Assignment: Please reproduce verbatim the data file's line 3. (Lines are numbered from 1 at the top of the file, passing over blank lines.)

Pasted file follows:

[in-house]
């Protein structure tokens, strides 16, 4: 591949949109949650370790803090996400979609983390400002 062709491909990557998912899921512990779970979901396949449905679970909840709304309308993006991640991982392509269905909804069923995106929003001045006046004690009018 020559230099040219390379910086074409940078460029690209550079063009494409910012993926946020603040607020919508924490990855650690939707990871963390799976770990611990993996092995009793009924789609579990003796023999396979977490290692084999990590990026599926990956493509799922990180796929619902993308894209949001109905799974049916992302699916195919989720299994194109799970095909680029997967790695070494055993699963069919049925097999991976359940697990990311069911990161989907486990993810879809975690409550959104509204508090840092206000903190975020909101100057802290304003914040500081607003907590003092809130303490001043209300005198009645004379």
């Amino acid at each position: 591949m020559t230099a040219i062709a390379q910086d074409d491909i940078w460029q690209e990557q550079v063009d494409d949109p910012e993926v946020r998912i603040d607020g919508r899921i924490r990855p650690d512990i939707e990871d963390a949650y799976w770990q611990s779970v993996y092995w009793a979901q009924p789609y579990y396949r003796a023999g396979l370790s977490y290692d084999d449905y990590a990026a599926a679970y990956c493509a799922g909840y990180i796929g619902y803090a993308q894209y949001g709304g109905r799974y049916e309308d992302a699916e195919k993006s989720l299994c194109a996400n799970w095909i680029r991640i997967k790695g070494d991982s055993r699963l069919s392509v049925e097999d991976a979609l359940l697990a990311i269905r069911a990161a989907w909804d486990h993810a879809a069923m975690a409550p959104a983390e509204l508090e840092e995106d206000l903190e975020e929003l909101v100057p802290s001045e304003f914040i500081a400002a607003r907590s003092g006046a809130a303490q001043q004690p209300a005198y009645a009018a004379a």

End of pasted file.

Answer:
């Amino acid at each position: 591949m020559t230099a040219i062709a390379q910086d074409d491909i940078w460029q690209e990557q550079v063009d494409d949109p910012e993926v946020r998912i603040d607020g919508r899921i924490r990855p650690d512990i939707e990871d963390a949650y799976w770990q611990s779970v993996y092995w009793a979901q009924p789609y579990y396949r003796a023999g396979l370790s977490y290692d084999d449905y990590a990026a599926a679970y990956c493509a799922g909840y990180i796929g619902y803090a993308q894209y949001g709304g109905r799974y049916e309308d992302a699916e195919k993006s989720l299994c194109a996400n799970w095909i680029r991640i997967k790695g070494d991982s055993r699963l069919s392509v049925e097999d991976a979609l359940l697990a990311i269905r069911a990161a989907w909804d486990h993810a879809a069923m975690a409550p959104a983390e509204l508090e840092e995106d206000l903190e975020e929003l909101v100057p802290s001045e304003f914040i500081a400002a607003r907590s003092g006046a809130a303490q001043q004690p209300a005198y009645a009018a004379a």